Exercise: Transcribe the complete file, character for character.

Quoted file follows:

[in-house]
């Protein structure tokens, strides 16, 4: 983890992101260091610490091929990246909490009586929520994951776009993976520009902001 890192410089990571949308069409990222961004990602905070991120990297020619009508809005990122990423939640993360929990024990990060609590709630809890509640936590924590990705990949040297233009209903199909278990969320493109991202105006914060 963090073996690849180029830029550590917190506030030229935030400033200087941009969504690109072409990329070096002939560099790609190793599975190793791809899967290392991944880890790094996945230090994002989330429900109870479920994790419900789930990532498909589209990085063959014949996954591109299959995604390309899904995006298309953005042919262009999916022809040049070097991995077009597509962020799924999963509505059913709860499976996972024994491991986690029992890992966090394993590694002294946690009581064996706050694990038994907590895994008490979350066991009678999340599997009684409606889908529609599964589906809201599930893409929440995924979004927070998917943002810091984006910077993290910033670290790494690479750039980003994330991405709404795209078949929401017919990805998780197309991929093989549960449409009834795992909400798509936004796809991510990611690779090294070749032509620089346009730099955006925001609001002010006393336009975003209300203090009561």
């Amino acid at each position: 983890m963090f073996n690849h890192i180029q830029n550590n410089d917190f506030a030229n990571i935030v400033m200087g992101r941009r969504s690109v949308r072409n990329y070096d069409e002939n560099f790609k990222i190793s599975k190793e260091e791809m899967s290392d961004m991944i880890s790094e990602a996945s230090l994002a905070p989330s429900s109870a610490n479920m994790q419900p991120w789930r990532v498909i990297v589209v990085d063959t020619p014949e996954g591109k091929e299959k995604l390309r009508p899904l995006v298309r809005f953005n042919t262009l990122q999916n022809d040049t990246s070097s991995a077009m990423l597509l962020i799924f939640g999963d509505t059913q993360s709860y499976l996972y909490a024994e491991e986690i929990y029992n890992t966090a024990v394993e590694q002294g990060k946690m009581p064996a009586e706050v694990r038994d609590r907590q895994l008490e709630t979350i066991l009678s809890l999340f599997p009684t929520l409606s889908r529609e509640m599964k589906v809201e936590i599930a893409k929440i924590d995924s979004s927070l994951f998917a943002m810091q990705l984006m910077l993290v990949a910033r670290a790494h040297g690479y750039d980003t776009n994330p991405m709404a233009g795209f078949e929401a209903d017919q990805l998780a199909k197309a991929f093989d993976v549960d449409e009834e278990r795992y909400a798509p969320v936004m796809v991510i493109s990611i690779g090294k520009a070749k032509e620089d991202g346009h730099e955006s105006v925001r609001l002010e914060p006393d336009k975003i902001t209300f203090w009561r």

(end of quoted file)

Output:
[in-house]
């Protein structure tokens, strides 16, 4: 983890992101260091610490091929990246909490009586929520994951776009993976520009902001 890192410089990571949308069409990222961004990602905070991120990297020619009508809005990122990423939640993360929990024990990060609590709630809890509640936590924590990705990949040297233009209903199909278990969320493109991202105006914060 963090073996690849180029830029550590917190506030030229935030400033200087941009969504690109072409990329070096002939560099790609190793599975190793791809899967290392991944880890790094996945230090994002989330429900109870479920994790419900789930990532498909589209990085063959014949996954591109299959995604390309899904995006298309953005042919262009999916022809040049070097991995077009597509962020799924999963509505059913709860499976996972024994491991986690029992890992966090394993590694002294946690009581064996706050694990038994907590895994008490979350066991009678999340599997009684409606889908529609599964589906809201599930893409929440995924979004927070998917943002810091984006910077993290910033670290790494690479750039980003994330991405709404795209078949929401017919990805998780197309991929093989549960449409009834795992909400798509936004796809991510990611690779090294070749032509620089346009730099955006925001609001002010006393336009975003209300203090009561």
């Amino acid at each position: 983890m963090f073996n690849h890192i180029q830029n550590n410089d917190f506030a030229n990571i935030v400033m200087g992101r941009r969504s690109v949308r072409n990329y070096d069409e002939n560099f790609k990222i190793s599975k190793e260091e791809m899967s290392d961004m991944i880890s790094e990602a996945s230090l994002a905070p989330s429900s109870a610490n479920m994790q419900p991120w789930r990532v498909i990297v589209v990085d063959t020619p014949e996954g591109k091929e299959k995604l390309r009508p899904l995006v298309r809005f953005n042919t262009l990122q999916n022809d040049t990246s070097s991995a077009m990423l597509l962020i799924f939640g999963d509505t059913q993360s709860y499976l996972y909490a024994e491991e986690i929990y029992n890992t966090a024990v394993e590694q002294g990060k946690m009581p064996a009586e706050v694990r038994d609590r907590q895994l008490e709630t979350i066991l009678s809890l999340f599997p009684t929520l409606s889908r529609e509640m599964k589906v809201e936590i599930a893409k929440i924590d995924s979004s927070l994951f998917a943002m810091q990705l984006m910077l993290v990949a910033r670290a790494h040297g690479y750039d980003t776009n994330p991405m709404a233009g795209f078949e929401a209903d017919q990805l998780a199909k197309a991929f093989d993976v549960d449409e009834e278990r795992y909400a798509p969320v936004m796809v991510i493109s990611i690779g090294k520009a070749k032509e620089d991202g346009h730099e955006s105006v925001r609001l002010e914060p006393d336009k975003i902001t209300f203090w009561r």